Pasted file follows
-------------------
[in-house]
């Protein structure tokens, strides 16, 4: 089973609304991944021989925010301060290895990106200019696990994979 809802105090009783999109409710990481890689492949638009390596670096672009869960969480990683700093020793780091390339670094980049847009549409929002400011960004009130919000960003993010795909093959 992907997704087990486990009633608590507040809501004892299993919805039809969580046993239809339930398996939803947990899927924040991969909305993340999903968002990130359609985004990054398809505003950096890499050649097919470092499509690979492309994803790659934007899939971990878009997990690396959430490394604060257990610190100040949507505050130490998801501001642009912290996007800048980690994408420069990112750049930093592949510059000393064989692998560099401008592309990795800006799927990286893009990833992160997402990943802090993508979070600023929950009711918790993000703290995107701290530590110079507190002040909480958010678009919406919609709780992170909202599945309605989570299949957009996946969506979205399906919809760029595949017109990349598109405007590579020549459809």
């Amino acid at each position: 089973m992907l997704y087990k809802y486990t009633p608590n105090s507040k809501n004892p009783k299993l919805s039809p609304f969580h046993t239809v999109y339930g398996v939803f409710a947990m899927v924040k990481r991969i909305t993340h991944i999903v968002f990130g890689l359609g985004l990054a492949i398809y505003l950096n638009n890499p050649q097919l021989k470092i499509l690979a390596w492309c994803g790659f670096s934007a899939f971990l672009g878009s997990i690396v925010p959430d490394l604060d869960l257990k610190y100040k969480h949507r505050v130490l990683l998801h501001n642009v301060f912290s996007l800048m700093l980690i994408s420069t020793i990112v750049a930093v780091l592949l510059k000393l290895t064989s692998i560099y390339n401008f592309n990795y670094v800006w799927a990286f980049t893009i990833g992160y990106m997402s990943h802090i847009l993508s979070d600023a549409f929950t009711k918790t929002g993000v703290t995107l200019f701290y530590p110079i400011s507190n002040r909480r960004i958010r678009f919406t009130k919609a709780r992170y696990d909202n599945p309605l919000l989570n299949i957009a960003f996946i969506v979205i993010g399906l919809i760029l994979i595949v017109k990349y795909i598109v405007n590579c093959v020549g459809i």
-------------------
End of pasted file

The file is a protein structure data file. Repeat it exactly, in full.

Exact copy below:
[in-house]
């Protein structure tokens, strides 16, 4: 089973609304991944021989925010301060290895990106200019696990994979 809802105090009783999109409710990481890689492949638009390596670096672009869960969480990683700093020793780091390339670094980049847009549409929002400011960004009130919000960003993010795909093959 992907997704087990486990009633608590507040809501004892299993919805039809969580046993239809339930398996939803947990899927924040991969909305993340999903968002990130359609985004990054398809505003950096890499050649097919470092499509690979492309994803790659934007899939971990878009997990690396959430490394604060257990610190100040949507505050130490998801501001642009912290996007800048980690994408420069990112750049930093592949510059000393064989692998560099401008592309990795800006799927990286893009990833992160997402990943802090993508979070600023929950009711918790993000703290995107701290530590110079507190002040909480958010678009919406919609709780992170909202599945309605989570299949957009996946969506979205399906919809760029595949017109990349598109405007590579020549459809």
């Amino acid at each position: 089973m992907l997704y087990k809802y486990t009633p608590n105090s507040k809501n004892p009783k299993l919805s039809p609304f969580h046993t239809v999109y339930g398996v939803f409710a947990m899927v924040k990481r991969i909305t993340h991944i999903v968002f990130g890689l359609g985004l990054a492949i398809y505003l950096n638009n890499p050649q097919l021989k470092i499509l690979a390596w492309c994803g790659f670096s934007a899939f971990l672009g878009s997990i690396v925010p959430d490394l604060d869960l257990k610190y100040k969480h949507r505050v130490l990683l998801h501001n642009v301060f912290s996007l800048m700093l980690i994408s420069t020793i990112v750049a930093v780091l592949l510059k000393l290895t064989s692998i560099y390339n401008f592309n990795y670094v800006w799927a990286f980049t893009i990833g992160y990106m997402s990943h802090i847009l993508s979070d600023a549409f929950t009711k918790t929002g993000v703290t995107l200019f701290y530590p110079i400011s507190n002040r909480r960004i958010r678009f919406t009130k919609a709780r992170y696990d909202n599945p309605l919000l989570n299949i957009a960003f996946i969506v979205i993010g399906l919809i760029l994979i595949v017109k990349y795909i598109v405007n590579c093959v020549g459809i």